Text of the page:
For the first time when faced with making a choice, I decided to ask Heavenly Father for help. Up to this point in my life, my prayers had often been rote, meaningless, and not particularly sincere. The few occasions when I had prayed from my heart were during the hardest times I had ever experienced—when I had asked Heavenly Father to end my life.
After this particular prayer, however, I had this strong feeling in my heart—a feeling I could not deny—saying that I should go to BYU. I did not identify that feeling as coming from the Holy Ghost, but I simply could not shake it. I followed my feelings and committed to pursue my graduate degree in statistics at BYU.
During my first year at BYU, I had the chance to listen to part of the general conference of the LDS Church. At first I listened because I was curious about the idea of a prophet speaking. I don’t remember much at all of what was said in conference, but I sat up and took note when I heard a speaker refer to my land as “Palestine” rather than calling it “Israel,” as most Americans did. This was the first time I had heard any American express what sounded like support for the Palestinians, and I thought a church that did not hate Palestinians must be a good church.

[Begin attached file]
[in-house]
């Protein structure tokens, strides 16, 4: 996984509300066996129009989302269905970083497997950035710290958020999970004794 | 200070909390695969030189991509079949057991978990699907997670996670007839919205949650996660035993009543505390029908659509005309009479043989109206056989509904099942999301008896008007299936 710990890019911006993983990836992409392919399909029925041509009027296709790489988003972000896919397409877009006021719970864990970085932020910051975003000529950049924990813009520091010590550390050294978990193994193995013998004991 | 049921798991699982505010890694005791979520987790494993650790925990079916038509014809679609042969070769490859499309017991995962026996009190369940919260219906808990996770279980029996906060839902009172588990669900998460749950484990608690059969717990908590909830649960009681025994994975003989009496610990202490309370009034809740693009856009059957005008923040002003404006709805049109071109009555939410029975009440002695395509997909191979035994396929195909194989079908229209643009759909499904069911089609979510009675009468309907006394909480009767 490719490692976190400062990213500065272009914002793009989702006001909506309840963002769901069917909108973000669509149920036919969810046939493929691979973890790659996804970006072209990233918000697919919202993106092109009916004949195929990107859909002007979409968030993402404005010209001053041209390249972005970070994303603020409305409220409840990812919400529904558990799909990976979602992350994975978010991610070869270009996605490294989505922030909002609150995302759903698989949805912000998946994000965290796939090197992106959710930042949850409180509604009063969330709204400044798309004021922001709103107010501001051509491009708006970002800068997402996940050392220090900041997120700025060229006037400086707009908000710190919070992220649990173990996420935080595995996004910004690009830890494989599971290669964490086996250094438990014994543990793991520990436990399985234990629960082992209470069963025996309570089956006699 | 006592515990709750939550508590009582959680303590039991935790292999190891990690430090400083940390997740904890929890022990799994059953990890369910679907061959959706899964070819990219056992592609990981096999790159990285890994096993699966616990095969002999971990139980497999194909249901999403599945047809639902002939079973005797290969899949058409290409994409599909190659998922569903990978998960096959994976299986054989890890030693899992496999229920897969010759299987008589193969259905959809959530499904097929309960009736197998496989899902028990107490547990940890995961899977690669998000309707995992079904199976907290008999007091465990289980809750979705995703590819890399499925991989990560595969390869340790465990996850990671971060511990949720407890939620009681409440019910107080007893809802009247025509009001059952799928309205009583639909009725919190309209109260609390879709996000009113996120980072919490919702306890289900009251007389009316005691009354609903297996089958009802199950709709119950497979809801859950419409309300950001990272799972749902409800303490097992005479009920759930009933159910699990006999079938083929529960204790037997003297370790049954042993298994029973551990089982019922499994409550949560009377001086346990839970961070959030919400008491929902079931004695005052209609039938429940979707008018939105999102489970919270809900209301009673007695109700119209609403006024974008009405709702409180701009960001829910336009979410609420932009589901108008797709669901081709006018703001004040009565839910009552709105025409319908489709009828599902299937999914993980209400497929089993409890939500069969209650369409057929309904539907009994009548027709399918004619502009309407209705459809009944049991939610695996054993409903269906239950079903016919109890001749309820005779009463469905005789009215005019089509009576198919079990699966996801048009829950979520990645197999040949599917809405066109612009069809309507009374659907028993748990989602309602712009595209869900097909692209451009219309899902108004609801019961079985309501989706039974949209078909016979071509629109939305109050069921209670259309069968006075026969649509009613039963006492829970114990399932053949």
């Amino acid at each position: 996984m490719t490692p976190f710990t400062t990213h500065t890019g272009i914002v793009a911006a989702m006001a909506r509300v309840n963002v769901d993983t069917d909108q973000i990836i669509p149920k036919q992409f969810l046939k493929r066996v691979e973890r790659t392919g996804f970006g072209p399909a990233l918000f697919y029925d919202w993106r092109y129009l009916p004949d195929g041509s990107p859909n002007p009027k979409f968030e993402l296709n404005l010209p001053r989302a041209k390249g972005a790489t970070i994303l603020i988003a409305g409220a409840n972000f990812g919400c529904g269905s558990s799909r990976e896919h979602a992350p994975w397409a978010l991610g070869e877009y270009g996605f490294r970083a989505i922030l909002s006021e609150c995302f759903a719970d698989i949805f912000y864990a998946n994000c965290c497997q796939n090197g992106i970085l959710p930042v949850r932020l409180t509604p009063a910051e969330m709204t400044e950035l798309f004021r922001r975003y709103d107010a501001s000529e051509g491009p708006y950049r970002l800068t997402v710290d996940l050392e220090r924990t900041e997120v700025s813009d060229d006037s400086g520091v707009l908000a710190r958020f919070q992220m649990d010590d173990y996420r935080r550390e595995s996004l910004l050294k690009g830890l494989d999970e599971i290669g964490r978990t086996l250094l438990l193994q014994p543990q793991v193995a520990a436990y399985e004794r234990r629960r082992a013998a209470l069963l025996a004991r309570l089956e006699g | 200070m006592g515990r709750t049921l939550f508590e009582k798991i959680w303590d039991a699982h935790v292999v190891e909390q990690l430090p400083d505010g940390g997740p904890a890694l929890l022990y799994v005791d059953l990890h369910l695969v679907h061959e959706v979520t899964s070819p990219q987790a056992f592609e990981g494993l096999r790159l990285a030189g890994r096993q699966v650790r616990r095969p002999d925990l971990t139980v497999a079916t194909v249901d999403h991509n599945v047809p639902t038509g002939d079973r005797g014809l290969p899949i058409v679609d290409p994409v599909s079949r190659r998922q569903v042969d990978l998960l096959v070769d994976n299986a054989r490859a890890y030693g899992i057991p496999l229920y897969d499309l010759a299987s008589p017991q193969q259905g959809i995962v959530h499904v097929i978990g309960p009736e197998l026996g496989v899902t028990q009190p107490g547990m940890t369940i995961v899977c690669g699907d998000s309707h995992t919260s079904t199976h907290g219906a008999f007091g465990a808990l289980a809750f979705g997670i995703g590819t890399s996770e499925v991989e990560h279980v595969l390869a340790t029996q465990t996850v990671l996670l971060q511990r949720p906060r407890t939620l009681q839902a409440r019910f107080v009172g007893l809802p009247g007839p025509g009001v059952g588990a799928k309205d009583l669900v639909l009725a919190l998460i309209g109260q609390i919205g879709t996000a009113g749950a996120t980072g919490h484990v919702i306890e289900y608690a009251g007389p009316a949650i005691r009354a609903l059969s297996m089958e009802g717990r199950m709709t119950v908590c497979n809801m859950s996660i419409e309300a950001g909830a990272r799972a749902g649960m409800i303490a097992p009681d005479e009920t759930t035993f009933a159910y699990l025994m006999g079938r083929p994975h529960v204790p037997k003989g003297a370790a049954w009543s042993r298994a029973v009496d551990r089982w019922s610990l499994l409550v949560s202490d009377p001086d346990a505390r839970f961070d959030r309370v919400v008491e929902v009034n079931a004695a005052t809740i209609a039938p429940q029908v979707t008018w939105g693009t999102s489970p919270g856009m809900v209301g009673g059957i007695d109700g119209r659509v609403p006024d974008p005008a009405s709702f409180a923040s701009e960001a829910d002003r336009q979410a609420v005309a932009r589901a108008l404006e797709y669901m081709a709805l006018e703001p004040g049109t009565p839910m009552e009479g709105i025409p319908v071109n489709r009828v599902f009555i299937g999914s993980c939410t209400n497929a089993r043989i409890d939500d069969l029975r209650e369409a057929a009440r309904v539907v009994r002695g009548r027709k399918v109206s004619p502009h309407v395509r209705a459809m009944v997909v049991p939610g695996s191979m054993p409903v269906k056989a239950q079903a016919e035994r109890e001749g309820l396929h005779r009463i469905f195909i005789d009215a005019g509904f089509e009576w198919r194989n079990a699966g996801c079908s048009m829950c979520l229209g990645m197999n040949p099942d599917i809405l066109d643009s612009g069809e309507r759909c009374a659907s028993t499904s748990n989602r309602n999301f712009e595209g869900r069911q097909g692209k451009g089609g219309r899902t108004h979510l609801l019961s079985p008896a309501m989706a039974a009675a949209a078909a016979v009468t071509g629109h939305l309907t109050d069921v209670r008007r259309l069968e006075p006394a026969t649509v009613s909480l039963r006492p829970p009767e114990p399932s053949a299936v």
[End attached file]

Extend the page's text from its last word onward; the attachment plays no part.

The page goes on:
After that session of conference was over, I asked my friend Shae to tell me about her church. Shae told me everything. She started with the Creation of Adam and Eve and the Fall from the Garden of Eden and explained how God has a purpose for our lives in this fallen world. She told me about the plan Heavenly Father has for His children, about the Atonement of Jesus Christ, the Apostasy, and the Restoration of the gospel. It was as though Shae were putting all the pieces of a puzzle together, and for the first time I could finally see the beautiful picture—a picture that was so clear and cohesive.
Soon after Shae’s illuminating explanation, Bryce, a friend of mine from class, gave me a copy of the Book of Mormon that had been translated into Arabic.